The 20 largest Issuers to taxable money market funds as of April 30, 2017, include: the US Treasury ($700.5 billion, or 26.6%), Federal Home Loan Bank ($473.1B, 18.0%), Federal Reserve Bank of New York ($161.1B, 6.1%), BNP Paribas ($99.9B, 3.8%), Federal Farm Credit Bank ($66.1B, 2.5%), RBC ($61.4B, 2.3%), Credit Agricole ($59.9B, 2.3%), Federal Home Loan Mortgage Co. ($55.8B, 2.1%), Wells Fargo ($51.7B, 2.0%), Societe Generale ($50.9B, 1.9%), Nomura ($43.6B, 1.7%), Mitsubishi UFJ Financial Group Inc. ($40.7B, 1.5%), Bank of America ($38.2B, 1.5%), JP Morgan ($34.7B, 1.3%), Barclays PLC ($34.7B, 1.3%), Federal National Mortgage Association ($34.4B, 1.3%), Citi ($33.9B, 1.3%), HSBC ($33.9B, 1.3%), Bank of Montreal ($30.6B, 1.2%), and Bank of Nova Scotia ($30.4B, 1.2%).

In the repo space, the 10 largest Repo counterparties (dealers) with the amount of repo outstanding and market share (among the money funds we track) include: Federal Reserve Bank of New York ($161.1B, 18.8%), BNP Paribas ($87.8B, 10.2%), RBC ($48.8B, 5.7%), Credit Agricole ($45.8B, 5.3%), Nomura ($43.6B, 5.1%), Societe Generale ($43.4B, 5.1%), Wells Fargo ($41.1B, 4.8%), Bank of America ($33.0B, 3.8%), HSBC ($28.4B, 3.3%), and Barclays PLC ($28.2B, 3.3%). The 10 largest Fed Repo positions among MMFs on 4/30 include: JP Morgan US Govt ($75.6B), Fidelity Govt Cash Reserves ($54.1B), Goldman Sachs FS Gvt ($54.8B), BlackRock Lq FedFund ($44.2B), Fidelity Govt Money Market ($42.1B), Dreyfus Govt Cash Mgmt ($40.6B), Fidelity Inv MM: Govt Port ($35.1B), BlackRock Lq T-Fund ($30.6B), Federated Gvt Oblg ($29.3B), and Morgan Stanley Inst Lq Gvt ($23.1B).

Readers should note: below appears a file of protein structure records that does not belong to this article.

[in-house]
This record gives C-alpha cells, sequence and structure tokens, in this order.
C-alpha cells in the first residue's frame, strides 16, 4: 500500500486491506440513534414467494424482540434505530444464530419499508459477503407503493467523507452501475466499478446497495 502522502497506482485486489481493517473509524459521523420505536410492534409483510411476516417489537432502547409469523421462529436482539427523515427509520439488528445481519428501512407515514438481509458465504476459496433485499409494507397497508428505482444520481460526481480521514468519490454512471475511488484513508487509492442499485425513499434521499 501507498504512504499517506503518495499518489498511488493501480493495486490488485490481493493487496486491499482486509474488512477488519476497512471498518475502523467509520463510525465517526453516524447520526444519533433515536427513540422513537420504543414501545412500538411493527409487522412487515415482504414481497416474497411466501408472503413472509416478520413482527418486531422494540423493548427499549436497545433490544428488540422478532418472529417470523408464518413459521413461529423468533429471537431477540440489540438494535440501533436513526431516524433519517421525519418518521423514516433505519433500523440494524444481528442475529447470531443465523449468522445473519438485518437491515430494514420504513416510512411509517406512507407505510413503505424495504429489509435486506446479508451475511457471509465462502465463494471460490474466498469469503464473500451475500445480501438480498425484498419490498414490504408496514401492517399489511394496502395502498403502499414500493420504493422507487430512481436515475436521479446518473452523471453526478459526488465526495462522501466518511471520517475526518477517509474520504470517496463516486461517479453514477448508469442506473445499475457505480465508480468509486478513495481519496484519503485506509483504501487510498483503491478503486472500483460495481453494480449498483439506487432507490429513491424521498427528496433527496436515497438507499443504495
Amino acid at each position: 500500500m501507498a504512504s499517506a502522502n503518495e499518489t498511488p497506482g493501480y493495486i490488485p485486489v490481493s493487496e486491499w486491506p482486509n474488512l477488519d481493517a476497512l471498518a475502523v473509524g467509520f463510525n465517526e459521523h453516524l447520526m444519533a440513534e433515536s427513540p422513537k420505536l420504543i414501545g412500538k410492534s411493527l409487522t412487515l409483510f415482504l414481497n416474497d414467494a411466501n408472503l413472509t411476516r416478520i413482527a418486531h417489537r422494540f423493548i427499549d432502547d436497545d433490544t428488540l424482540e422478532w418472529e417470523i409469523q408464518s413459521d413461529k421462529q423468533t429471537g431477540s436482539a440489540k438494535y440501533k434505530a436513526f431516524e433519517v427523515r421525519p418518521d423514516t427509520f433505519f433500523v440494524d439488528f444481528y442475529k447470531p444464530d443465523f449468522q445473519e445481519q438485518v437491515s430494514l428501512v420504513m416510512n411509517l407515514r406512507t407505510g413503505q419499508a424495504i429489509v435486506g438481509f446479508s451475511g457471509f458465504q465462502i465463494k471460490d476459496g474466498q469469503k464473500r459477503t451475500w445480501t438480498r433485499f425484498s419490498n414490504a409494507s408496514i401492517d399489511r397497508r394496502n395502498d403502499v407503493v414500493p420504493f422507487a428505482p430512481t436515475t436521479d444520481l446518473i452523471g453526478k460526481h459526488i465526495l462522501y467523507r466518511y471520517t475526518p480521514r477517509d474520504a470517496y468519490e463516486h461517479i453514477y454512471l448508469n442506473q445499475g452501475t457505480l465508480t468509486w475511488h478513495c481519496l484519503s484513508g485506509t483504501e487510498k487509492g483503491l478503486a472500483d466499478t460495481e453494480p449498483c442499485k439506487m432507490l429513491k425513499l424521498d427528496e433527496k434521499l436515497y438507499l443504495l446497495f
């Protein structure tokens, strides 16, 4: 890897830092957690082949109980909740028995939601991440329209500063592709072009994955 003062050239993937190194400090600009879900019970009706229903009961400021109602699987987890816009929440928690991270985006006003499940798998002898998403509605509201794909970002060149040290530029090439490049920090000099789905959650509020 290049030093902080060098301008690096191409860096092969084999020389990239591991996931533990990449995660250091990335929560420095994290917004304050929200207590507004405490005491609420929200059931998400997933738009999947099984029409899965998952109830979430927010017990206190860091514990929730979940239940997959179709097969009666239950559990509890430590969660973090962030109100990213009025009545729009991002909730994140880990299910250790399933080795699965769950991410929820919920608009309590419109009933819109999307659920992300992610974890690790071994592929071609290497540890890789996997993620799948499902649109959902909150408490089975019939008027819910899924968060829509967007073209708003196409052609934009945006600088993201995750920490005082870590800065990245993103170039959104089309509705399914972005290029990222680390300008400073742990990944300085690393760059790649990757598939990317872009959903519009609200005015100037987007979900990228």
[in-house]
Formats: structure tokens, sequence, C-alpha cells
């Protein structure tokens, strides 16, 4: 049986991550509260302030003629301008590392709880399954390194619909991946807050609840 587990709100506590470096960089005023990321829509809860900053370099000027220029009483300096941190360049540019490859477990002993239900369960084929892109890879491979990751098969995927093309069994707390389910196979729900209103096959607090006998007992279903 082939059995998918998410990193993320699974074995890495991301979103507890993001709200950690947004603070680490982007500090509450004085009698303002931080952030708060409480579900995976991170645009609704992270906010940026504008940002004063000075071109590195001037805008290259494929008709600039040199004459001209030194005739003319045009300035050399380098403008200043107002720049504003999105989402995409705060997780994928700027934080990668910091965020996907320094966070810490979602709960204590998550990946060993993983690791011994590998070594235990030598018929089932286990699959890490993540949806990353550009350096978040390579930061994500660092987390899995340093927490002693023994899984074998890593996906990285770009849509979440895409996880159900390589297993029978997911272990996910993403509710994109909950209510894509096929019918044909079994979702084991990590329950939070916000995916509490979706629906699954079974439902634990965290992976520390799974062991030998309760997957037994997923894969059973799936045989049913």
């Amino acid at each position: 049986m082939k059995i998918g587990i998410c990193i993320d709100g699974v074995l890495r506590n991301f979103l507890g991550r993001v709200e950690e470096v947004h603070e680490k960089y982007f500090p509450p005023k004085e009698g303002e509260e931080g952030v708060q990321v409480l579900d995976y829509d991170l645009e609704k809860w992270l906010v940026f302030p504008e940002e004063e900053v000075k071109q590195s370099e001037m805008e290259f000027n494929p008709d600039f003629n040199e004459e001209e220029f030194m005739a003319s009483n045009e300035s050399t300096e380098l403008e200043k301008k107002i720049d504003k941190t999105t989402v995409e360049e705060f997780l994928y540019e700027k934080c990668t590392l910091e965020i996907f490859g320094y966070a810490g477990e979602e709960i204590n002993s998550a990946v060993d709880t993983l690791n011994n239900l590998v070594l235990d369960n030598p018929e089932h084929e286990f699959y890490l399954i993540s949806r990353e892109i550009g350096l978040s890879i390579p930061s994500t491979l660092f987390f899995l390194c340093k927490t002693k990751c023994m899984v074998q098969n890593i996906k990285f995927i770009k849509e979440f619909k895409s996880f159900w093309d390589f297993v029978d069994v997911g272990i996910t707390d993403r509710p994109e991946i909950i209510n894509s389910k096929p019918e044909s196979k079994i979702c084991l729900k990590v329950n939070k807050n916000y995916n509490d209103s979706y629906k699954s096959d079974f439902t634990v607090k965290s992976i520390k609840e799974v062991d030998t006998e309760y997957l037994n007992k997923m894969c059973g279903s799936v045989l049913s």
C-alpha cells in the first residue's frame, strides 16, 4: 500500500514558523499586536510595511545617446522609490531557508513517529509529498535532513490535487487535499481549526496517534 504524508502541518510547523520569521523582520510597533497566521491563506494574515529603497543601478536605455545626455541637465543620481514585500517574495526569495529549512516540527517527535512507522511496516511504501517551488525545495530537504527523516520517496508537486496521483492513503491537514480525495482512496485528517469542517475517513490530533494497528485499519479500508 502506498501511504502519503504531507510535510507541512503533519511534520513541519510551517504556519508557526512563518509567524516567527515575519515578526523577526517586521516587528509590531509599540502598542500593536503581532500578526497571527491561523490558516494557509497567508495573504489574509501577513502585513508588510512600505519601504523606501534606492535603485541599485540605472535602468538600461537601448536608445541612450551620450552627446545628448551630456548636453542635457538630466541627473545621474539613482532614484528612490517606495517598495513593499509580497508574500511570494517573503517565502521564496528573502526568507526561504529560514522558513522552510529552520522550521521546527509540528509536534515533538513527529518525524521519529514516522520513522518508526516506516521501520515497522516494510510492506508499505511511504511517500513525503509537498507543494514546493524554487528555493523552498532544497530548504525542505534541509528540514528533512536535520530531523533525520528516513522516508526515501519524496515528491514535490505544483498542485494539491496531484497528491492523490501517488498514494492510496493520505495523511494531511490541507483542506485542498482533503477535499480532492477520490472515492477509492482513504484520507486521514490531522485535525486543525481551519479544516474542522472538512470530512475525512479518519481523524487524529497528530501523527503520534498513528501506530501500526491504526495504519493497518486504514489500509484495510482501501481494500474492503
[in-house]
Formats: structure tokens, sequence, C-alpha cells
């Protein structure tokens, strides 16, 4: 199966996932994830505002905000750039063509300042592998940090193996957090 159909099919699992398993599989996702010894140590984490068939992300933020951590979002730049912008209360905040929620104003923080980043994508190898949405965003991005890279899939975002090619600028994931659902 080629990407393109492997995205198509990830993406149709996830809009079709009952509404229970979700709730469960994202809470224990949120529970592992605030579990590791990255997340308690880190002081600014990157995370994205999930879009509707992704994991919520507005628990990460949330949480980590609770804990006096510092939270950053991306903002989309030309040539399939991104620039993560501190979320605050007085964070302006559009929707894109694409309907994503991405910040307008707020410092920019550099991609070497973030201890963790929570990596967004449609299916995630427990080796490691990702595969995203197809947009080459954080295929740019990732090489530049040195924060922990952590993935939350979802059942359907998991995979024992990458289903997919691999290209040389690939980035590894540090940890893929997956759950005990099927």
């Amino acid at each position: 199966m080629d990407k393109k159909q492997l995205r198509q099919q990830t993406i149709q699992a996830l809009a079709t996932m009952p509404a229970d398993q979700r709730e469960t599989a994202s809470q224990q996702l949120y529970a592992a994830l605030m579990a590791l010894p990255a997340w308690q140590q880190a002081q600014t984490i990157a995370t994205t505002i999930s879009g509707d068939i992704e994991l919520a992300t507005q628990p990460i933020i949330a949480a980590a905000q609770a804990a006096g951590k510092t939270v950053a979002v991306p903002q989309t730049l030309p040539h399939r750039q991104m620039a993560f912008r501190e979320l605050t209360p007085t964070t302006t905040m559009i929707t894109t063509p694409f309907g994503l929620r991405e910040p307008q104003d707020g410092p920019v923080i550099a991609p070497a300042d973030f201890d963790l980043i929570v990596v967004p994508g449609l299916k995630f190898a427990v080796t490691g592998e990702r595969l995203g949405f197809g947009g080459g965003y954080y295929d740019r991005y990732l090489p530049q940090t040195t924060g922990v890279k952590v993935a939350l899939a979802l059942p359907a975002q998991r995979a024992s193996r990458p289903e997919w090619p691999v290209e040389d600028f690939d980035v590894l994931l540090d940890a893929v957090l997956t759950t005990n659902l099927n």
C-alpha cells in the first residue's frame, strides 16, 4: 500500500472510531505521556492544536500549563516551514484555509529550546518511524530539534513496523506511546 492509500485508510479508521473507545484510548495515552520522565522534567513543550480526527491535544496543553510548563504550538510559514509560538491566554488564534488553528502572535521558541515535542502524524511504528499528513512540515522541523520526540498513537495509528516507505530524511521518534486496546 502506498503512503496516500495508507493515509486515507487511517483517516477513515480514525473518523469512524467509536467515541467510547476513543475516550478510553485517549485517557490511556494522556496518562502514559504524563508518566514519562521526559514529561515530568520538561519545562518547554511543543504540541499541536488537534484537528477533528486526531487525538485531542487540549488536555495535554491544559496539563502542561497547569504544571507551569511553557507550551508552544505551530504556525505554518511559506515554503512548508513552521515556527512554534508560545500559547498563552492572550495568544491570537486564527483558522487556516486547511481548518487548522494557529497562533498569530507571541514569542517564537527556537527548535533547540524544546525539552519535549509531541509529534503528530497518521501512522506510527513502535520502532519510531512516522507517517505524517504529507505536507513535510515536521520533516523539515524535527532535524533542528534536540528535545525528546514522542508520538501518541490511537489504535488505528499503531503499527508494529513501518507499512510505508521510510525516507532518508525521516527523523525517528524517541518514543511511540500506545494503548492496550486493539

The 10 largest issuers of "credit" -- CDs, CP and Other securities (including Time Deposits and Notes) combined -- include: Mitsubishi UFJ Financial Group Inc. ($17.2B, 4.7%), Credit Agricole ($14.1B, 3.9%), Toronto-Dominion Bank ($13.6B, 3.7%), Svenska Handelsbanken ($12.9B, 3.6%), DnB NOR Bank ASA ($12.6B, 3.5%), RBC ($12.6B, 3.5%), Bank of Montreal ($12.2B, 3.3%), BNP Paribas ($12.1B, 3.3%), Wells Fargo ($10.6B, 2.9%), and Commonwealth Bank of Australia ($10.5B, 2.9%).

The 10 largest CD issuers include: Toronto-Dominion Bank ($12.7B, 7.1%), Mitsubishi UFJ Financial Group Inc. ($12.5B, 7.0%), Bank of Montreal ($11.7B, 6.6%), Wells Fargo ($10.4B, 5.8%), Sumitomo Mitsui Banking Co ($8.5B, 4.7%), RBC ($8.1B, 4.6%), Svenska Handelsbanken ($7.1B, 4.0%), Sumitomo Mitsui Trust Bank ($7.1B, 4.0%), KBC Group NV ($6.2B, 3.5%), and Mizuho Corporate Bank Ltd ($5.9B, 3.3%).

The 10 largest CP issuers (we include affiliated ABCP programs) include: Commonwealth Bank of Australia ($7.8B, 5.6%), Societe Generale ($7.2B, 5.1%), Credit Agricole ($6.8B, 4.9%), Bank of Nova Scotia ($6.7B, 4.8%), JP Morgan ($6.1B, 4.3%), Westpac Banking Co ($6.1B, 4.3%), Canadian Imperial Bank of Commerce ($6.0B, 4.3%), National Australia Bank Ltd ($5.8B, 4.1%), General Electric ($4.6B, 3.3%), and BNP Paribas ($4.3B, 3.1%).